Monday, February 17, 2014

Why we didn't sequence HeLa

Recently, another paper about HeLa's genome sequence was published in Nature. Along with that came an article explaining how the ethical ramifications of publishing the sequence of HeLa were handled before this recent paper's release.

My friend Dr. Cuiping Pan asked about why, when we were deciding on a cell line to whole genome sequence and publish back in 2008, we chose U87MG rather than HeLa. Here is my response:

At the time, we had a big argument about whether to do HeLa. We all knew it would be higher profile to do HeLa, but even in 2007/8 we were aware that the cell line had been derived without Henrietta Lacks' informed consent. Meanwhile, obviously HeLa is the most commonly used cell line, so we knew it would be more useful generally than U87MG, which we identified as the most commonly used glioma cell line but also only around the twelfth most commonly used cell line generally. [A quick Pubmed search finds 1,110 papers with the term "U87MG" in them, compared with 78,343 for HeLa!]

So it came down to an ethical choice versus a utilitarian choice, and it happened that the ethical choice would also be less "rewarded" with references, high impact journals, et cetera. In fact, we spoke with Nature and were basically told it would be harder to publish U87MG than HeLa there (but it's a moot point because we also wanted to support open access and Plos, which is why we went for Plos Genetics at the time).

Anyway, looking back I think we made the right choice. Back then, Francis Collins was not head of NIH and the book on Henrietta Lacks had not been released yet. The [European] group who subsequently sequenced HeLa got in a lot of hot water.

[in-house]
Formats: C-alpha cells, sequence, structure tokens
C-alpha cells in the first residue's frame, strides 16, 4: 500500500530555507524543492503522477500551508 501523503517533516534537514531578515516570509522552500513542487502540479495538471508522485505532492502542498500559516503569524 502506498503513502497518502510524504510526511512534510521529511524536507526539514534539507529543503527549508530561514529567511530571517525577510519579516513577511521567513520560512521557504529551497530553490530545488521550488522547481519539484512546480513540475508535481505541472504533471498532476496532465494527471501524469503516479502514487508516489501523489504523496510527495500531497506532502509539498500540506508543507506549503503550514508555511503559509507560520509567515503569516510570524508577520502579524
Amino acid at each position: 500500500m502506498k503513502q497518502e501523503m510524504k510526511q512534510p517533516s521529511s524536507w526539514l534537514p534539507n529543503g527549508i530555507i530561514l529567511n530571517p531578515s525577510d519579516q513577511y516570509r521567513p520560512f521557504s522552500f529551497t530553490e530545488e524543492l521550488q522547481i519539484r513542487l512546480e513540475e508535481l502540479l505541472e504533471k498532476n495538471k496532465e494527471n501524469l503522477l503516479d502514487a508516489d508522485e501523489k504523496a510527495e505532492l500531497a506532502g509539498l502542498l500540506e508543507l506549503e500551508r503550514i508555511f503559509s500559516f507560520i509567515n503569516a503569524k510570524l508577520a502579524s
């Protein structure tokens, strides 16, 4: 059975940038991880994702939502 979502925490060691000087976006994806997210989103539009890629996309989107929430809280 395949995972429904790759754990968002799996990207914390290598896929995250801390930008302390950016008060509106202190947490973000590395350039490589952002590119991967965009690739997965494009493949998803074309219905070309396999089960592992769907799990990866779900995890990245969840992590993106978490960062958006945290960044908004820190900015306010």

As for U87MG, we looked into its history. It was an anonymously donated sample that had been consented as far as we could tell in Germany. [Note: This is all off the top of my head, so don't use that as a primary reference, please.] The particular individual it was derived from was not publicly known that we could see, though his identity is still likely in the medical records of the hospital where he was treated. We did not try to find out who he was, because keeping him anonymous and deidentified was the ethical choice.

Also, on a practical level, doing a male genome seemed interesting since it would get us Y chromosome, but that was a minor and not very compelling reason.
I am of the opinion that as geneticists and genomic scientists, we must do things above the board and be very careful about informed consent and protecting people's identities. There is literally nothing as identifying as the genome, so we must be cautious and considerate in all cases. This is why, before ever considering sequencing something, we always need to consider the ethical implications.

HeLa, the cell line, is something we simply cannot give up on now. It is too late, and it has done too much good and it has too much future potential to do good in the future for all of us. But even with that in mind, I still feel using it and even sequencing it is questionable. It's a hard feeling to shake and it's sourced at the fact that the person who the cell is derived from never consented. I think, over the past few years, the dialogue between health science and the Lacks family has been a very good change, and I'm very happy the Lacks have basically consented to use of HeLa generally.

Really, it goes to show why it is so important for us to do as much as possible to behave ethically from the start. To avoid these types of situations in the future.

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